In 330 AD, Emperor Constantine moved the capital of the Basileia ton Rhomaion (the empire of the Romans),’ from Rome to Byzantium, renamed Constantinople, and now called Istanbul. The Byzantine Empire emerged as a distinct artistic & cultural entity, radically influencing the Medieval & Renaissance Era architecture in Europe & the Ottoman Empire. Owing to the several key events, the Byzantine Period is segmented into Early Byzantine (330-565 AD), The Dark Ages (565-867), Middle Byzantine (867-1204), and Late Byzantine Period (1204-1453).
The Early Byzantine Architecture was a continuation of Roman Architecture. The invasion of Arabs in the seventh century however, coupled with the rise of Islam, led to the ‘Iconoclastic Period,’ marked with human blasphemy. Iconoclasm is a Greek word for “image-breaking,” and therefore, the period was all about deliberately defaming important ‘Symbolic’ images (or icons), pertaining to a religion or society.
In 1204, at the beginning of the Late Byzantine Period, the crusaders of the Fourth Crusade dissolved Constantinople. This was the rudest and the most damaging shock for the Byzantine Empire. Michael VIII Palaeologus of Palaeologan Dynasty, in 1259, started working at regaining the empire. Eventually, the Empire and its churches were restored to power in 1261. The stretch now was thin and weak though, limited only to Greek Peninsula the Aegean islands. However, this restoration event catalyzed the Renaissance of art.
The Late Byzantine Period witnessed an intense equation between the complex world of Byzantium and that of Islam. The Christian codes replaced the humanist ethics of Ancient Greek. This religious strengthening of Christianity significantly influenced the themes of Late Byzantine Art. The essence of ‘Classical Art,’ glorifying man, transitioned to eulogizing God and His Son, Jesus. The artistic tradition of depicting nude figures was also banished for the sake of Christian morality. Landscapes too emerged as a new theme for the Late Byzantine Artists.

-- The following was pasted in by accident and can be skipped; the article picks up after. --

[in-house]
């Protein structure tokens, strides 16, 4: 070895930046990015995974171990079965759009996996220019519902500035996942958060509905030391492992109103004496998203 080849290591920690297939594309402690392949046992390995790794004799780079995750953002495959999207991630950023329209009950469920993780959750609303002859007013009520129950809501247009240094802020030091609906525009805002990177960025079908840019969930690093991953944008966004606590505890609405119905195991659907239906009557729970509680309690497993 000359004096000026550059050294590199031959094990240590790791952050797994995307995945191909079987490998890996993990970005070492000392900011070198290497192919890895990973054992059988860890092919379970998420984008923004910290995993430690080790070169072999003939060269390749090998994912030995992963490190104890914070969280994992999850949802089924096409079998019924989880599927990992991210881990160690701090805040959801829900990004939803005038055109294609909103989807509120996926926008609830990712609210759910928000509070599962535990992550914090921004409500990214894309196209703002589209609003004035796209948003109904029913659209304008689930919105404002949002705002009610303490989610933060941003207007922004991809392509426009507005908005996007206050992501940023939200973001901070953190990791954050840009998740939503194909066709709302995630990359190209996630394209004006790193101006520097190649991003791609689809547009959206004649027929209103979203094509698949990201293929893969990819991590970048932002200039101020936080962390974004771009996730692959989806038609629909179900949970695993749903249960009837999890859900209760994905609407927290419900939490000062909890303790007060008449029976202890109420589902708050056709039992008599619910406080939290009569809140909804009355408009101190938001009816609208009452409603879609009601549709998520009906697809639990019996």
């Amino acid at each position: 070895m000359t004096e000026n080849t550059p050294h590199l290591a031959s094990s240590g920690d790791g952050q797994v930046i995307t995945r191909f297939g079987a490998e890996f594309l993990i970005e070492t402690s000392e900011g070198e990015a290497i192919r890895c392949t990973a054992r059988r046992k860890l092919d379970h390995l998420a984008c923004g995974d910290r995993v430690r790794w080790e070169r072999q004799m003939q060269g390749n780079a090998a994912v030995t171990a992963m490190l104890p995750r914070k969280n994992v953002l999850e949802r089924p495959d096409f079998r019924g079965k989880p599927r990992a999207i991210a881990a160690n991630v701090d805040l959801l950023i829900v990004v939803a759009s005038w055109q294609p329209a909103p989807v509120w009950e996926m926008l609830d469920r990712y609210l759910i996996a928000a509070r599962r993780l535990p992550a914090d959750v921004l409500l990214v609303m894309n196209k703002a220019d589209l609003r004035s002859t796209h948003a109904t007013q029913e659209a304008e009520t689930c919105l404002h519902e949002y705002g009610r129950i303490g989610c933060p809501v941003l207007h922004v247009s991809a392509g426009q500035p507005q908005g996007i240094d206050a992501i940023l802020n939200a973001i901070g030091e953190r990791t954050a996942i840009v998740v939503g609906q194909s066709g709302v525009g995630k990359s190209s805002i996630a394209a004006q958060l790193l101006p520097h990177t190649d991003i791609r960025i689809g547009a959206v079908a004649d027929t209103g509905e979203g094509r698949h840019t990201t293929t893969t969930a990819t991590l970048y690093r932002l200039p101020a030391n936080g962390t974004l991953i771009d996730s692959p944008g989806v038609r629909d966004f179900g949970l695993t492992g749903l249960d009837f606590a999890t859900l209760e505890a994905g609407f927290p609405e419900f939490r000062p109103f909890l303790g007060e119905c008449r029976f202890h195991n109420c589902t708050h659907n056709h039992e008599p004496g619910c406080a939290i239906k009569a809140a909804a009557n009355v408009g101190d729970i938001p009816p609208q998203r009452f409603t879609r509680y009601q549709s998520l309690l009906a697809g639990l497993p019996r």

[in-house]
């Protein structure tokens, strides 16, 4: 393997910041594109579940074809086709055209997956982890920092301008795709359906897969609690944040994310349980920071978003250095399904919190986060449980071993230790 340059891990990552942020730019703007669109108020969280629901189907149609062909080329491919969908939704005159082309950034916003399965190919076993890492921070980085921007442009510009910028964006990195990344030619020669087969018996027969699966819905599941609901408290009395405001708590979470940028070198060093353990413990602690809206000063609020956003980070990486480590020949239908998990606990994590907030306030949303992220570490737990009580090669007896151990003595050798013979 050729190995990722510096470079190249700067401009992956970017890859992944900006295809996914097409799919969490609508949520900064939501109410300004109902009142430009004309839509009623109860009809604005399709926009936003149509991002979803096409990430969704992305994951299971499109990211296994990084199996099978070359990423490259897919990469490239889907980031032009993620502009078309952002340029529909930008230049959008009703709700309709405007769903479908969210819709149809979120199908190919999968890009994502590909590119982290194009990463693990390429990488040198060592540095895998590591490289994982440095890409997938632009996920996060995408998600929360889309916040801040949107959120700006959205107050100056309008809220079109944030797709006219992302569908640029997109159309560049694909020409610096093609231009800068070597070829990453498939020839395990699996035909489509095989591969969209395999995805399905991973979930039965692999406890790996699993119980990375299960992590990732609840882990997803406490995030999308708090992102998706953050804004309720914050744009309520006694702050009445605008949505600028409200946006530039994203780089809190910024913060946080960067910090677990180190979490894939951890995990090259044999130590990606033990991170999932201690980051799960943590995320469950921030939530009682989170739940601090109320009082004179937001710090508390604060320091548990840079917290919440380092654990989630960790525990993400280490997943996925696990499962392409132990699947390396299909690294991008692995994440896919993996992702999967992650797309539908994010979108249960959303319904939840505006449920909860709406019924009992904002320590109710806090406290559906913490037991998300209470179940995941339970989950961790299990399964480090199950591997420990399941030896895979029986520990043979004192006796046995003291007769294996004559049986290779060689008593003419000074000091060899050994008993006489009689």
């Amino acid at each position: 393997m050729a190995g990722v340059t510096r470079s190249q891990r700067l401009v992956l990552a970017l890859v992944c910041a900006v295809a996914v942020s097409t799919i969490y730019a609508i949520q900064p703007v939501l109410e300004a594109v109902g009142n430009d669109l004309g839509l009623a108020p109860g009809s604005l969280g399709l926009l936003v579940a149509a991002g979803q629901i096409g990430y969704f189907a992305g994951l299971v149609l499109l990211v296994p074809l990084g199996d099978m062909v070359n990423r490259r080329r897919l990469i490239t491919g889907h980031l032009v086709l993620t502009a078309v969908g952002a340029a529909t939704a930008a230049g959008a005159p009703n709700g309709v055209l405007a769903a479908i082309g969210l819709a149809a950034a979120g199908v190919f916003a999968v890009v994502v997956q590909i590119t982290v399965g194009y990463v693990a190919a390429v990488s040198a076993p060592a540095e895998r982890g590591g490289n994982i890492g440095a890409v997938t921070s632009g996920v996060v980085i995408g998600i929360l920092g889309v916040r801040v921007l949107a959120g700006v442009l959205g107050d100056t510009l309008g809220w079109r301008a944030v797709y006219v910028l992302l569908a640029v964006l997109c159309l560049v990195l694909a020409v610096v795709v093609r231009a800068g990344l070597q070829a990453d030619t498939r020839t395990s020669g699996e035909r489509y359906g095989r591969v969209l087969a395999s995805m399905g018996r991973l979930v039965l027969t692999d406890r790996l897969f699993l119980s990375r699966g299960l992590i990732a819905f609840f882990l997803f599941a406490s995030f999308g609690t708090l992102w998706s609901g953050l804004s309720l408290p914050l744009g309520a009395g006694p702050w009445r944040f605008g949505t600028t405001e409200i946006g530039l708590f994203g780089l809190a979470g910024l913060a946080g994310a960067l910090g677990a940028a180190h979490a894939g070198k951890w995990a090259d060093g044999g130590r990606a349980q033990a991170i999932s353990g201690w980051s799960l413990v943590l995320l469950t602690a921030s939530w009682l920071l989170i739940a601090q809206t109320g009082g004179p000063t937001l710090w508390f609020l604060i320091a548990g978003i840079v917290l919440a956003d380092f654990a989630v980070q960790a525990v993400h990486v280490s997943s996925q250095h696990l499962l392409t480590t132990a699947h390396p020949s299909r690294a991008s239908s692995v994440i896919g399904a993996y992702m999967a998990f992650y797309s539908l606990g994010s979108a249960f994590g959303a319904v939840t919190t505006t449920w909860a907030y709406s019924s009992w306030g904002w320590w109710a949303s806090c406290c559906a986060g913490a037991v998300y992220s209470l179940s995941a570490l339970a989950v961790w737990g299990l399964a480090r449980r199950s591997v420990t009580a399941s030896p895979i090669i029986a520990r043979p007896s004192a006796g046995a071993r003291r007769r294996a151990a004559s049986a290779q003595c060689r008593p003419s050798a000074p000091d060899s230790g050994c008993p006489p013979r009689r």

Mosaic Art in the Late Byzantine Empire, climaxed to an unparallel level of monumentality. The mosaics adorned with Jesus images, were applied to the church domes, such as at “Hosias Lukas,” near Athens. Soon, Italian style frescoes replaced the traditional mosaic work, such as in “Mystras Churches.” A distinguished aspect of the Late Byzantine Art included the icon paintings on devotional panels, usually employing the ‘Encaustic Technique.’ The art style, commonly termed as, ‘Paleologan Mannerism,’ entailed ornamental painting with attention to fine details. A large number of these icon panel paintings are preserved in the monastery of “St. Catherine,” on Mt. Sinai. The competent enamel art, ivory art, and metalwork of the Late Byzantine Period were highly valued through the Middle Ages. The illuminated manuscript, mostly carrying religious texts, was another powerful genre of the Late Byzantine Art.
The “Church of Holy Apostles” in Thessaloniki and the “Great Church of the Holy Apostles” in Constantinople (now destroyed), are often cited as a couple of the finest archetypical structures of the Late Byzantine Period. Cultural exchanges between Byzantine and Italy increased. The visible transition has been termed as the “Westernization” of Byzantium, by some scholars. The exchange also exerted a profound influence on the Early Islamic Architecture, including the “Umayyad Great Mosque of Damascus” and the “Dome of the Rock,” in Jerusalem. Byzantine artisans and mosaic artists decorated these complexes. Finally, with the fall of Constantinople, Byzantine Empire went into the hands of Ottoman Turks in 1453. Even today however, the rich Late Byzantine Art continues to reflect to a certain degree, in Russia, Greece, and other Eastern Orthodox countries.